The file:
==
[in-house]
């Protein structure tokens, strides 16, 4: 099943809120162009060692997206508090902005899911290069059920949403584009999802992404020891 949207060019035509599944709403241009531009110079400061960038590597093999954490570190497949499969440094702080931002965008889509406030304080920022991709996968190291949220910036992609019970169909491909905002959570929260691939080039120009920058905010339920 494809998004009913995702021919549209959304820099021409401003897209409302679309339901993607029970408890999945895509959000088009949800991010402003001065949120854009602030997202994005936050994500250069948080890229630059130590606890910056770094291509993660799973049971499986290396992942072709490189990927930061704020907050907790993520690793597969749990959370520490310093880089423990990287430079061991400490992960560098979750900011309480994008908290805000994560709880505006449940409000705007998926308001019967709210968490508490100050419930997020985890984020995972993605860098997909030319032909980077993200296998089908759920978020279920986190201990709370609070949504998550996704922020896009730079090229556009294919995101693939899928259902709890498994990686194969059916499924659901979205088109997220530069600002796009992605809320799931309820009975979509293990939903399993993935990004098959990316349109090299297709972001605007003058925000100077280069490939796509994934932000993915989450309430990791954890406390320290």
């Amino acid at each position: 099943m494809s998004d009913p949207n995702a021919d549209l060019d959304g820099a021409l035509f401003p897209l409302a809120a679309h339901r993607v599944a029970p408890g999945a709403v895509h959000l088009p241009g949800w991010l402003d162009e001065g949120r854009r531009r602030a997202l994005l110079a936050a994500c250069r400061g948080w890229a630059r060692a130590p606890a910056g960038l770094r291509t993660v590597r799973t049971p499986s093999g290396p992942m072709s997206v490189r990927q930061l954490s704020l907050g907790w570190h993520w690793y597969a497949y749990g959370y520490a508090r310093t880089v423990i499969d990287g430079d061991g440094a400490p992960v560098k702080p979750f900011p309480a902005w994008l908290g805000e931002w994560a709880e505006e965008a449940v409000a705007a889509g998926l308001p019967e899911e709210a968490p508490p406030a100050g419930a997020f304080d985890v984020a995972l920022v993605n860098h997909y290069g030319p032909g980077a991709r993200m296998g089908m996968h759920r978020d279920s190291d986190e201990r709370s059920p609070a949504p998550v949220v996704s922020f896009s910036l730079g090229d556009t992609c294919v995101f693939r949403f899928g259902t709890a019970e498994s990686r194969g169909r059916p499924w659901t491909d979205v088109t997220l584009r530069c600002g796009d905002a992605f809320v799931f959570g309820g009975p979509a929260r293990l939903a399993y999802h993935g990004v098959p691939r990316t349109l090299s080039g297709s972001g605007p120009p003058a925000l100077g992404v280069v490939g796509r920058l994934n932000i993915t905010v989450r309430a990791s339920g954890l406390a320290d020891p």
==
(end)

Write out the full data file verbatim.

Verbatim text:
[in-house]
């Protein structure tokens, strides 16, 4: 099943809120162009060692997206508090902005899911290069059920949403584009999802992404020891 949207060019035509599944709403241009531009110079400061960038590597093999954490570190497949499969440094702080931002965008889509406030304080920022991709996968190291949220910036992609019970169909491909905002959570929260691939080039120009920058905010339920 494809998004009913995702021919549209959304820099021409401003897209409302679309339901993607029970408890999945895509959000088009949800991010402003001065949120854009602030997202994005936050994500250069948080890229630059130590606890910056770094291509993660799973049971499986290396992942072709490189990927930061704020907050907790993520690793597969749990959370520490310093880089423990990287430079061991400490992960560098979750900011309480994008908290805000994560709880505006449940409000705007998926308001019967709210968490508490100050419930997020985890984020995972993605860098997909030319032909980077993200296998089908759920978020279920986190201990709370609070949504998550996704922020896009730079090229556009294919995101693939899928259902709890498994990686194969059916499924659901979205088109997220530069600002796009992605809320799931309820009975979509293990939903399993993935990004098959990316349109090299297709972001605007003058925000100077280069490939796509994934932000993915989450309430990791954890406390320290």
């Amino acid at each position: 099943m494809s998004d009913p949207n995702a021919d549209l060019d959304g820099a021409l035509f401003p897209l409302a809120a679309h339901r993607v599944a029970p408890g999945a709403v895509h959000l088009p241009g949800w991010l402003d162009e001065g949120r854009r531009r602030a997202l994005l110079a936050a994500c250069r400061g948080w890229a630059r060692a130590p606890a910056g960038l770094r291509t993660v590597r799973t049971p499986s093999g290396p992942m072709s997206v490189r990927q930061l954490s704020l907050g907790w570190h993520w690793y597969a497949y749990g959370y520490a508090r310093t880089v423990i499969d990287g430079d061991g440094a400490p992960v560098k702080p979750f900011p309480a902005w994008l908290g805000e931002w994560a709880e505006e965008a449940v409000a705007a889509g998926l308001p019967e899911e709210a968490p508490p406030a100050g419930a997020f304080d985890v984020a995972l920022v993605n860098h997909y290069g030319p032909g980077a991709r993200m296998g089908m996968h759920r978020d279920s190291d986190e201990r709370s059920p609070a949504p998550v949220v996704s922020f896009s910036l730079g090229d556009t992609c294919v995101f693939r949403f899928g259902t709890a019970e498994s990686r194969g169909r059916p499924w659901t491909d979205v088109t997220l584009r530069c600002g796009d905002a992605f809320v799931f959570g309820g009975p979509a929260r293990l939903a399993y999802h993935g990004v098959p691939r990316t349109l090299s080039g297709s972001g605007p120009p003058a925000l100077g992404v280069v490939g796509r920058l994934n932000i993915t905010v989450r309430a990791s339920g954890l406390a320290d020891p």